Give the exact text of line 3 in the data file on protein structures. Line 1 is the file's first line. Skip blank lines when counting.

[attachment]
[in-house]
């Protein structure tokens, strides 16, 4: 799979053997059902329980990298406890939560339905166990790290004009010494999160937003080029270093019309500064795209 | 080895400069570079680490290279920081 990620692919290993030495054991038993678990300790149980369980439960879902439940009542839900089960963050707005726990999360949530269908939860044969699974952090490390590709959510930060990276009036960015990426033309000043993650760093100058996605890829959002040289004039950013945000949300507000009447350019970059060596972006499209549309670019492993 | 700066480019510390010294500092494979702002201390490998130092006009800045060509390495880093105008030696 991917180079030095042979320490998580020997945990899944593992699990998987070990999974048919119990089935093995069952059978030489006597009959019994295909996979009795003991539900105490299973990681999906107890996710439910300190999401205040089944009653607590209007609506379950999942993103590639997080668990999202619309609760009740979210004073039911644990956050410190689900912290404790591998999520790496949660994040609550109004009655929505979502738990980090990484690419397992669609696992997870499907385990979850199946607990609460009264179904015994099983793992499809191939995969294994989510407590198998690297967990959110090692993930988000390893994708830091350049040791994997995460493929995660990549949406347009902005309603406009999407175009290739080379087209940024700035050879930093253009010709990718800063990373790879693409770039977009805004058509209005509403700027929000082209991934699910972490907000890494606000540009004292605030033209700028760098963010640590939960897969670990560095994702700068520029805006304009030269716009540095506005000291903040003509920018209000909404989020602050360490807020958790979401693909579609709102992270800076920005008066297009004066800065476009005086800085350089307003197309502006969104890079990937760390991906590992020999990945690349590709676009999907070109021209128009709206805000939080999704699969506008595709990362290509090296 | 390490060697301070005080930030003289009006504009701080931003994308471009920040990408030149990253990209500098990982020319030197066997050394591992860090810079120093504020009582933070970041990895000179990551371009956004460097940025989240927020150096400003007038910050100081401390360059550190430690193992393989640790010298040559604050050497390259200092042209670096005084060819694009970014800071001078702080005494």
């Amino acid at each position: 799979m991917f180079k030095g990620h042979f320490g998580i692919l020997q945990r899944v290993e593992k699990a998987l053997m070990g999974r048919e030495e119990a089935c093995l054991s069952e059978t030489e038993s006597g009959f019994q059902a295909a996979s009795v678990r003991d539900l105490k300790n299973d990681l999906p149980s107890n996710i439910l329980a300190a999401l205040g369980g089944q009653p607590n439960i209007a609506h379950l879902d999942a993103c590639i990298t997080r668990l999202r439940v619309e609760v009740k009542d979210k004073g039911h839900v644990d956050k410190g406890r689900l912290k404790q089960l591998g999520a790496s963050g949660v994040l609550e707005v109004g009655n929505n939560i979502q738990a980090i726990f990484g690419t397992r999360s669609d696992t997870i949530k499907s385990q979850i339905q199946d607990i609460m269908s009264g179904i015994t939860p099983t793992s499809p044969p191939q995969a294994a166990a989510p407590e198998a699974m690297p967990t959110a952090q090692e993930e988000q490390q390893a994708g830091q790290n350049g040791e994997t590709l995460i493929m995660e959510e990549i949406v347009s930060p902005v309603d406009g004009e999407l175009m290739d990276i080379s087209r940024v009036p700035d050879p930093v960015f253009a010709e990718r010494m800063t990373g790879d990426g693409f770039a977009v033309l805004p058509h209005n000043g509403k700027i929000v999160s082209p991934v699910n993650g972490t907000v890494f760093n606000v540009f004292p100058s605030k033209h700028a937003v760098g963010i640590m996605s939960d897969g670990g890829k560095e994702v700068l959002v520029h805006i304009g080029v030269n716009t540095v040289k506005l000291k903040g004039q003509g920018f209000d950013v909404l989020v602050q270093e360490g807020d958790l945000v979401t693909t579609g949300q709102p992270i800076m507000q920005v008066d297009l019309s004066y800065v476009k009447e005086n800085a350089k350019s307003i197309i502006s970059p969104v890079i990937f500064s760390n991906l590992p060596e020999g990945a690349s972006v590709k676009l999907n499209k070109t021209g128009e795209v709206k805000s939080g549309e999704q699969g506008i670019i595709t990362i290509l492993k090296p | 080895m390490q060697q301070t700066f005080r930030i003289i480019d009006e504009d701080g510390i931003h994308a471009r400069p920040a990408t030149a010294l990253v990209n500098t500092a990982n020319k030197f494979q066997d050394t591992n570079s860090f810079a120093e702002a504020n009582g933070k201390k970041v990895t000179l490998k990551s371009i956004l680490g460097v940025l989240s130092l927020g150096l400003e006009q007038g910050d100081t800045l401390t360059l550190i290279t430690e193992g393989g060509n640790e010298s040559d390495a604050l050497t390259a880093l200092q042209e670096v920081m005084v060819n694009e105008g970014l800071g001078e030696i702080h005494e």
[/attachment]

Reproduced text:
């Amino acid at each position: 799979m991917f180079k030095g990620h042979f320490g998580i692919l020997q945990r899944v290993e593992k699990a998987l053997m070990g999974r048919e030495e119990a089935c093995l054991s069952e059978t030489e038993s006597g009959f019994q059902a295909a996979s009795v678990r003991d539900l105490k300790n299973d990681l999906p149980s107890n996710i439910l329980a300190a999401l205040g369980g089944q009653p607590n439960i209007a609506h379950l879902d999942a993103c590639i990298t997080r668990l999202r439940v619309e609760v009740k009542d979210k004073g039911h839900v644990d956050k410190g406890r689900l912290k404790q089960l591998g999520a790496s963050g949660v994040l609550e707005v109004g009655n929505n939560i979502q738990a980090i726990f990484g690419t397992r999360s669609d696992t997870i949530k499907s385990q979850i339905q199946d607990i609460m269908s009264g179904i015994t939860p099983t793992s499809p044969p191939q995969a294994a166990a989510p407590e198998a699974m690297p967990t959110a952090q090692e993930e988000q490390q390893a994708g830091q790290n350049g040791e994997t590709l995460i493929m995660e959510e990549i949406v347009s930060p902005v309603d406009g004009e999407l175009m290739d990276i080379s087209r940024v009036p700035d050879p930093v960015f253009a010709e990718r010494m800063t990373g790879d990426g693409f770039a977009v033309l805004p058509h209005n000043g509403k700027i929000v999160s082209p991934v699910n993650g972490t907000v890494f760093n606000v540009f004292p100058s605030k033209h700028a937003v760098g963010i640590m996605s939960d897969g670990g890829k560095e994702v700068l959002v520029h805006i304009g080029v030269n716009t540095v040289k506005l000291k903040g004039q003509g920018f209000d950013v909404l989020v602050q270093e360490g807020d958790l945000v979401t693909t579609g949300q709102p992270i800076m507000q920005v008066d297009l019309s004066y800065v476009k009447e005086n800085a350089k350019s307003i197309i502006s970059p969104v890079i990937f500064s760390n991906l590992p060596e020999g990945a690349s972006v590709k676009l999907n499209k070109t021209g128009e795209v709206k805000s939080g549309e999704q699969g506008i670019i595709t990362i290509l492993k090296p | 080895m390490q060697q301070t700066f005080r930030i003289i480019d009006e504009d701080g510390i931003h994308a471009r400069p920040a990408t030149a010294l990253v990209n500098t500092a990982n020319k030197f494979q066997d050394t591992n570079s860090f810079a120093e702002a504020n009582g933070k201390k970041v990895t000179l490998k990551s371009i956004l680490g460097v940025l989240s130092l927020g150096l400003e006009q007038g910050d100081t800045l401390t360059l550190i290279t430690e193992g393989g060509n640790e010298s040559d390495a604050l050497t390259a880093l200092q042209e670096v920081m005084v060819n694009e105008g970014l800071g001078e030696i702080h005494e």